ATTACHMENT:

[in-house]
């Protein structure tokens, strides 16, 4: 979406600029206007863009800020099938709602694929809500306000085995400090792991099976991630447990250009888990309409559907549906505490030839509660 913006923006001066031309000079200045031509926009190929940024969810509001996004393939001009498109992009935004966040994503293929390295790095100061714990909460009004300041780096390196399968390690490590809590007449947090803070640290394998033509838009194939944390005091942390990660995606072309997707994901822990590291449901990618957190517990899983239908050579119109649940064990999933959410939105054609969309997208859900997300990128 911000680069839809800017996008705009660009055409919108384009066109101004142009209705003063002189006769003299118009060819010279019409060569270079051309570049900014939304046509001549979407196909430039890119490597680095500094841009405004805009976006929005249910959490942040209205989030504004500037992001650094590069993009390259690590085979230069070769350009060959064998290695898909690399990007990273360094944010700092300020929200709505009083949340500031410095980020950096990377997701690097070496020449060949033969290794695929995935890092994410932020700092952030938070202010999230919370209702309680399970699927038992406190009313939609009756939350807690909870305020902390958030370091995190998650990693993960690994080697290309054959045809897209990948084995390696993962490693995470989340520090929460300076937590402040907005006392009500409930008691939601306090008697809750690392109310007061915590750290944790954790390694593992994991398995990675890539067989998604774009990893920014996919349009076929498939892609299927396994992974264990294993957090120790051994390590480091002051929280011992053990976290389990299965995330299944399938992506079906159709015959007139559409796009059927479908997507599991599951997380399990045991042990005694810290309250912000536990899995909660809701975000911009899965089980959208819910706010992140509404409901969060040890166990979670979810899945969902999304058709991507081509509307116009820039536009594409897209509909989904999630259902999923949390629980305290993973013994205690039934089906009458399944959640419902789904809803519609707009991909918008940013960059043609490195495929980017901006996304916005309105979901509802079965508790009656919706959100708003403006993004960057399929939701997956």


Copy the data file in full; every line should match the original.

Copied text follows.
[in-house]
């Protein structure tokens, strides 16, 4: 979406600029206007863009800020099938709602694929809500306000085995400090792991099976991630447990250009888990309409559907549906505490030839509660 913006923006001066031309000079200045031509926009190929940024969810509001996004393939001009498109992009935004966040994503293929390295790095100061714990909460009004300041780096390196399968390690490590809590007449947090803070640290394998033509838009194939944390005091942390990660995606072309997707994901822990590291449901990618957190517990899983239908050579119109649940064990999933959410939105054609969309997208859900997300990128 911000680069839809800017996008705009660009055409919108384009066109101004142009209705003063002189006769003299118009060819010279019409060569270079051309570049900014939304046509001549979407196909430039890119490597680095500094841009405004805009976006929005249910959490942040209205989030504004500037992001650094590069993009390259690590085979230069070769350009060959064998290695898909690399990007990273360094944010700092300020929200709505009083949340500031410095980020950096990377997701690097070496020449060949033969290794695929995935890092994410932020700092952030938070202010999230919370209702309680399970699927038992406190009313939609009756939350807690909870305020902390958030370091995190998650990693993960690994080697290309054959045809897209990948084995390696993962490693995470989340520090929460300076937590402040907005006392009500409930008691939601306090008697809750690392109310007061915590750290944790954790390694593992994991398995990675890539067989998604774009990893920014996919349009076929498939892609299927396994992974264990294993957090120790051994390590480091002051929280011992053990976290389990299965995330299944399938992506079906159709015959007139559409796009059927479908997507599991599951997380399990045991042990005694810290309250912000536990899995909660809701975000911009899965089980959208819910706010992140509404409901969060040890166990979670979810899945969902999304058709991507081509509307116009820039536009594409897209509909989904999630259902999923949390629980305290993973013994205690039934089906009458399944959640419902789904809803519609707009991909918008940013960059043609490195495929980017901006996304916005309105979901509802079965508790009656919706959100708003403006993004960057399929939701997956």